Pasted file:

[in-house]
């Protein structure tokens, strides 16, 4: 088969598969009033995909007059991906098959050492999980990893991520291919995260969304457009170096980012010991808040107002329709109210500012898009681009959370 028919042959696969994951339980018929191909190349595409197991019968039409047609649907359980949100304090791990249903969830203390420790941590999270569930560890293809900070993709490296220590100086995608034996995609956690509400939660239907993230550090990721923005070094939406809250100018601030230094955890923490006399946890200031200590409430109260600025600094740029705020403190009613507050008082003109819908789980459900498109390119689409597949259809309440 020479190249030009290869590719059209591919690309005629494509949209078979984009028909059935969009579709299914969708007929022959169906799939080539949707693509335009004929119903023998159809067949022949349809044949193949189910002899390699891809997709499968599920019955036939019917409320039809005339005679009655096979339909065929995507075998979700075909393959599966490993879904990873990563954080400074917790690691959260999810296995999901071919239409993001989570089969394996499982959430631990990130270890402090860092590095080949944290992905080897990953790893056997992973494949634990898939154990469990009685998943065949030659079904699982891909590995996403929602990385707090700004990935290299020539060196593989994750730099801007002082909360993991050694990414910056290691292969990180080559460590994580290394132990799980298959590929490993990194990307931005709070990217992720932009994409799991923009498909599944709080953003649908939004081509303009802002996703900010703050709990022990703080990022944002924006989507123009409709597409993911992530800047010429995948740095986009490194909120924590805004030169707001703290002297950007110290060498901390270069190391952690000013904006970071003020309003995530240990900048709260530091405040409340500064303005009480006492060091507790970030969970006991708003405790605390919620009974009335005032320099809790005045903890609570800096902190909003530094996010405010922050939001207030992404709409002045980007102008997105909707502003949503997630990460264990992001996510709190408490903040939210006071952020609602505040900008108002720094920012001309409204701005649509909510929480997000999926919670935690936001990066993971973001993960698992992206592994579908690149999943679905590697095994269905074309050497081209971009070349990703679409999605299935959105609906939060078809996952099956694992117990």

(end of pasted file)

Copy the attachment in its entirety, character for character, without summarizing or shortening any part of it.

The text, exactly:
[in-house]
């Protein structure tokens, strides 16, 4: 088969598969009033995909007059991906098959050492999980990893991520291919995260969304457009170096980012010991808040107002329709109210500012898009681009959370 028919042959696969994951339980018929191909190349595409197991019968039409047609649907359980949100304090791990249903969830203390420790941590999270569930560890293809900070993709490296220590100086995608034996995609956690509400939660239907993230550090990721923005070094939406809250100018601030230094955890923490006399946890200031200590409430109260600025600094740029705020403190009613507050008082003109819908789980459900498109390119689409597949259809309440 020479190249030009290869590719059209591919690309005629494509949209078979984009028909059935969009579709299914969708007929022959169906799939080539949707693509335009004929119903023998159809067949022949349809044949193949189910002899390699891809997709499968599920019955036939019917409320039809005339005679009655096979339909065929995507075998979700075909393959599966490993879904990873990563954080400074917790690691959260999810296995999901071919239409993001989570089969394996499982959430631990990130270890402090860092590095080949944290992905080897990953790893056997992973494949634990898939154990469990009685998943065949030659079904699982891909590995996403929602990385707090700004990935290299020539060196593989994750730099801007002082909360993991050694990414910056290691292969990180080559460590994580290394132990799980298959590929490993990194990307931005709070990217992720932009994409799991923009498909599944709080953003649908939004081509303009802002996703900010703050709990022990703080990022944002924006989507123009409709597409993911992530800047010429995948740095986009490194909120924590805004030169707001703290002297950007110290060498901390270069190391952690000013904006970071003020309003995530240990900048709260530091405040409340500064303005009480006492060091507790970030969970006991708003405790605390919620009974009335005032320099809790005045903890609570800096902190909003530094996010405010922050939001207030992404709409002045980007102008997105909707502003949503997630990460264990992001996510709190408490903040939210006071952020609602505040900008108002720094920012001309409204701005649509909510929480997000999926919670935690936001990066993971973001993960698992992206592994579908690149999943679905590697095994269905074309050497081209971009070349990703679409999605299935959105609906939060078809996952099956694992117990």